From Academic Kids

The first few  electron orbitals shown as cross-sections with color-coded probability density
The first few hydrogen atom electron orbitals shown as cross-sections with color-coded probability density
Elementary particle
First Generation
Mass: 9.109 3826(16) צamp;nbsp;10−31 kg
11836.152 672 61(85) amu
0.510 998 918(44) MeVTemplate:Inote
Electric Charge: −1.602 176 53(14) צamp;nbsp;10−19 C
Spin: ?
Color Charge: none
Interaction: Gravity, Electromagnetic,

The electron is a subatomic particle. In an atom the electrons surround the nucleus of protons and neutrons in an electron configuration. The word electron was coined in 1894 and is derived from the term electric, whose ultimate origin is the Greek word meaning amber]. Electrostatic charge can be generated by rubbing the amber with the pelt of an animal e.g. a cat and has been done so while analysing elementary charge for the first time. The ending -on, shared by most subatomic particles, was used in analogy to the word ion.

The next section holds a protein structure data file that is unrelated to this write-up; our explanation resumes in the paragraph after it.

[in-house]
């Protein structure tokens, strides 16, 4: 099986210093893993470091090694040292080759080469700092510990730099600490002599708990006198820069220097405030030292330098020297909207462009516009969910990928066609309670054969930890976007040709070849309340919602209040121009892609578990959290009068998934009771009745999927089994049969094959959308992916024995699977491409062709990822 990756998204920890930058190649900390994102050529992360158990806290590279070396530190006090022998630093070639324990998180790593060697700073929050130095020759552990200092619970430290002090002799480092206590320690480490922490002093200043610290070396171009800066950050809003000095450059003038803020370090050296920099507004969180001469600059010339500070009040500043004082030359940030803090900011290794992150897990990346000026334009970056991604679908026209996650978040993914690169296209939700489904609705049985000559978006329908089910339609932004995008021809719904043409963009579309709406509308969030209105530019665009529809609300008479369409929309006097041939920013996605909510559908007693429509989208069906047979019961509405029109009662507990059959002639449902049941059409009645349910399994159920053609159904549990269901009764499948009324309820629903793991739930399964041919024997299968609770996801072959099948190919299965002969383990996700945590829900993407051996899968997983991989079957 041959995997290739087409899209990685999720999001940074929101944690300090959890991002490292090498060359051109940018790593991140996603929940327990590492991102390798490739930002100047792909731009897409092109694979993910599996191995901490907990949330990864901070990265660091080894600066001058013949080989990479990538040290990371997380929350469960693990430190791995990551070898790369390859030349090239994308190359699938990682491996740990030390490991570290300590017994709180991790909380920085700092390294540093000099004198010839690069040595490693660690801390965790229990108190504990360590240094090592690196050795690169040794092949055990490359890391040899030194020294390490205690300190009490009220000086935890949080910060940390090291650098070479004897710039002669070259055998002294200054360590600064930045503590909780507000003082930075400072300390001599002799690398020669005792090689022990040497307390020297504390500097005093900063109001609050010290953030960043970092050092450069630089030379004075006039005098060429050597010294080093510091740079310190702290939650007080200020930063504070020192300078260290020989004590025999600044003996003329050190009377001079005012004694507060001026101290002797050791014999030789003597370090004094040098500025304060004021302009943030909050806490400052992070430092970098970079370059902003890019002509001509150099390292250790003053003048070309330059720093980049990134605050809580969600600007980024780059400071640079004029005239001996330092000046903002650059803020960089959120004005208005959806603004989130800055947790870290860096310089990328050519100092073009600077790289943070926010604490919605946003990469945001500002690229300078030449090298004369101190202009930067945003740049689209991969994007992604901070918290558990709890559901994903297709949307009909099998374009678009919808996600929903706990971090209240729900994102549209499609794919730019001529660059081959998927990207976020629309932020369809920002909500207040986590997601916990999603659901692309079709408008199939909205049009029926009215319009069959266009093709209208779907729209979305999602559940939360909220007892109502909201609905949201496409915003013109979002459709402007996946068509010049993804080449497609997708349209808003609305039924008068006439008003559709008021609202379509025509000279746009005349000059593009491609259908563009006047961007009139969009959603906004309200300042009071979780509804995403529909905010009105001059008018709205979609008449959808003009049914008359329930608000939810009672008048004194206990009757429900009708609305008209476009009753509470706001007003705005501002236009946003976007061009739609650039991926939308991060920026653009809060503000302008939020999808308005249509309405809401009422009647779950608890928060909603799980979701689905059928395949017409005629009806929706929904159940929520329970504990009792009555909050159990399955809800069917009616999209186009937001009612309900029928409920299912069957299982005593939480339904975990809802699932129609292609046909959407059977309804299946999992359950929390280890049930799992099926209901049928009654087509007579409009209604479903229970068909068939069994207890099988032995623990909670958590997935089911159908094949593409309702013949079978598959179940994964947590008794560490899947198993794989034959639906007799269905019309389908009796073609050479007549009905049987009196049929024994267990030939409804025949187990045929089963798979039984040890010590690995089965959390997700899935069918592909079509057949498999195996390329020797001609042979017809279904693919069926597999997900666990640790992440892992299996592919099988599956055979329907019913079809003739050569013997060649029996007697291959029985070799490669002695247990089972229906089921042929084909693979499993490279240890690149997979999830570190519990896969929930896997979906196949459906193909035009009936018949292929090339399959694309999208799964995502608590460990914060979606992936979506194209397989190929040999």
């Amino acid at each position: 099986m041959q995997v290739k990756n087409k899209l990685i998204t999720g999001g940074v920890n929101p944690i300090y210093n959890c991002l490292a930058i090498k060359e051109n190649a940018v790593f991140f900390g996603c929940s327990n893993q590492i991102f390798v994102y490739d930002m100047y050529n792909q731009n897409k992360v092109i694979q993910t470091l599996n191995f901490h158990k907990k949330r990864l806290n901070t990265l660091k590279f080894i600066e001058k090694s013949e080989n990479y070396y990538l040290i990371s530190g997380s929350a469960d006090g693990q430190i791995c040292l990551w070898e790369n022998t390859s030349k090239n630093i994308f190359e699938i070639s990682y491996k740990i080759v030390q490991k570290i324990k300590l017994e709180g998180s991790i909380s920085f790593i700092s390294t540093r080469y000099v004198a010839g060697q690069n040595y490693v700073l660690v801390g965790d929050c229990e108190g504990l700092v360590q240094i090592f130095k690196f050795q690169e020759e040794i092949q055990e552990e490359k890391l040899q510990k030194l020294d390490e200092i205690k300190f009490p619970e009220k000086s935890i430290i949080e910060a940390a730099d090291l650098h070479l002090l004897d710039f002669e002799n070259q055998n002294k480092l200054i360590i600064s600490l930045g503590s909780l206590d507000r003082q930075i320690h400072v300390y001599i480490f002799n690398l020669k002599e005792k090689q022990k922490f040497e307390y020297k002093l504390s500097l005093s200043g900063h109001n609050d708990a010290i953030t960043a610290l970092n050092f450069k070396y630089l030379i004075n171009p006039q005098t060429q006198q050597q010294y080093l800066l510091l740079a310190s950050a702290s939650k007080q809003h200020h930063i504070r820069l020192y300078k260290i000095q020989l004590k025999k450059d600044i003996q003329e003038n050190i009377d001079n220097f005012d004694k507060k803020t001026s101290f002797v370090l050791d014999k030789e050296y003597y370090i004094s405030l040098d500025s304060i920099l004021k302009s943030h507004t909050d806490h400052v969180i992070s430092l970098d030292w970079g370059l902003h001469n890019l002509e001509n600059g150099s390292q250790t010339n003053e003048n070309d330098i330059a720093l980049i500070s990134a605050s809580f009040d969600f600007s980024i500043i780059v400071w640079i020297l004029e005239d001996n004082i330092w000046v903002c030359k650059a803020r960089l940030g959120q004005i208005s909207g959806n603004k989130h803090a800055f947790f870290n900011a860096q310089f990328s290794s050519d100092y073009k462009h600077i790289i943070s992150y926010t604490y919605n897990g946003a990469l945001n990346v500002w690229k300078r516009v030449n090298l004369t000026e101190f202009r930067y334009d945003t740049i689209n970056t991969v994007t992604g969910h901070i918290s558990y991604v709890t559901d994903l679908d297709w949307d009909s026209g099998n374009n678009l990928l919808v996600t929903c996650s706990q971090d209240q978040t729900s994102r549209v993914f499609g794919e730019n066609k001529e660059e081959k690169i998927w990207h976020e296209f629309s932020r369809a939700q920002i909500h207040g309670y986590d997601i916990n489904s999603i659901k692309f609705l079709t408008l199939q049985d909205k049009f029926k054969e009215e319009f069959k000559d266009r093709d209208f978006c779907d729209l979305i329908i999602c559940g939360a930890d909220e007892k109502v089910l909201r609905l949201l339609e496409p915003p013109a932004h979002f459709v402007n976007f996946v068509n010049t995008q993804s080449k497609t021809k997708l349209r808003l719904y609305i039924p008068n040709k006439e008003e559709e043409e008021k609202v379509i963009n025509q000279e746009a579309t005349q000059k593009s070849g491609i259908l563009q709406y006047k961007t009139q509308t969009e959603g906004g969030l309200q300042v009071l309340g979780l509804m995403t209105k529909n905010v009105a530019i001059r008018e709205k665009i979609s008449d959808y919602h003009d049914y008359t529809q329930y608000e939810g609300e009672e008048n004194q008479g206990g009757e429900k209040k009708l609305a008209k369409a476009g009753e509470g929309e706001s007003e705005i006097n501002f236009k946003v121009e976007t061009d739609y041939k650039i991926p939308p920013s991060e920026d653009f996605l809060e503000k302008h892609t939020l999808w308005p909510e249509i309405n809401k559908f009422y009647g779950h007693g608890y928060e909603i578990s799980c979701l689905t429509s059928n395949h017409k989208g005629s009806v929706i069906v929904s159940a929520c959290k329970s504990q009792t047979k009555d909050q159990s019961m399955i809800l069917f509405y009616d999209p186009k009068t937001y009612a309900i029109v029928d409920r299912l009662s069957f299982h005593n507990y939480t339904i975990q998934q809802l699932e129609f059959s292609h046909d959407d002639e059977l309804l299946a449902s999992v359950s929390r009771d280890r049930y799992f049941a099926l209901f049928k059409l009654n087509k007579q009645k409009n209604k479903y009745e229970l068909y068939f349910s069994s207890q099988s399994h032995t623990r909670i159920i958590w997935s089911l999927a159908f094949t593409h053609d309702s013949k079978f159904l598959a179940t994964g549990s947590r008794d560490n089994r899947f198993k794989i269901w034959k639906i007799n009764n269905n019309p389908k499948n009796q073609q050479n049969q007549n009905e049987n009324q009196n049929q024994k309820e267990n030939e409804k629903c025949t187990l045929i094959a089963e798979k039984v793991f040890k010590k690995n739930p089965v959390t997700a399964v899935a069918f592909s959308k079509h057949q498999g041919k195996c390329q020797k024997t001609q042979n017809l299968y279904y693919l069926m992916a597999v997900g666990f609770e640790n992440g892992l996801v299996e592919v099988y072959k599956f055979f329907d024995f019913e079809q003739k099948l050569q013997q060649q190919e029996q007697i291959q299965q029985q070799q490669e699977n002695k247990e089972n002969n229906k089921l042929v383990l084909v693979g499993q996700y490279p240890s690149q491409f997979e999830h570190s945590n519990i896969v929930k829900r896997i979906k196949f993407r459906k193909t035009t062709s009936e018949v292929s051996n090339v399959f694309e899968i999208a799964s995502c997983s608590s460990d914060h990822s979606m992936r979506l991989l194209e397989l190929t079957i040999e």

As stated above, electrons have an electrical charge. When they move, they generate an electric current. Because the electrons of an atom determine the way in which it interacts with other atoms, they confer chemical properties to elements and therefore play a fundamental part in chemistry.


Electrons in practice

Classification of electrons

The electron is one of a class of subatomic particles called leptons which are believed to be fundamental particles (that is, they cannot be broken down into smaller constituent parts). The word "particle" is somewhat misleading however, because quantum mechanics shows that electrons also behave like a wave.

Properties and behavior of electrons

The term electron usually refers to negatrons with a negative electric charge of −1.6 צamp;nbsp;10−19 coulombs, and a mass of about 9.11 צamp;nbsp;10−31 kg (0.51 MeV), which is approximately 11836 of the mass of the proton. These are commonly represented as e. Sometimes the term is used, as proposed by Carl D. Anderson, to refer to both negatrons and positrons. Positrons have the same mass and an electric charge of the equal but positive value.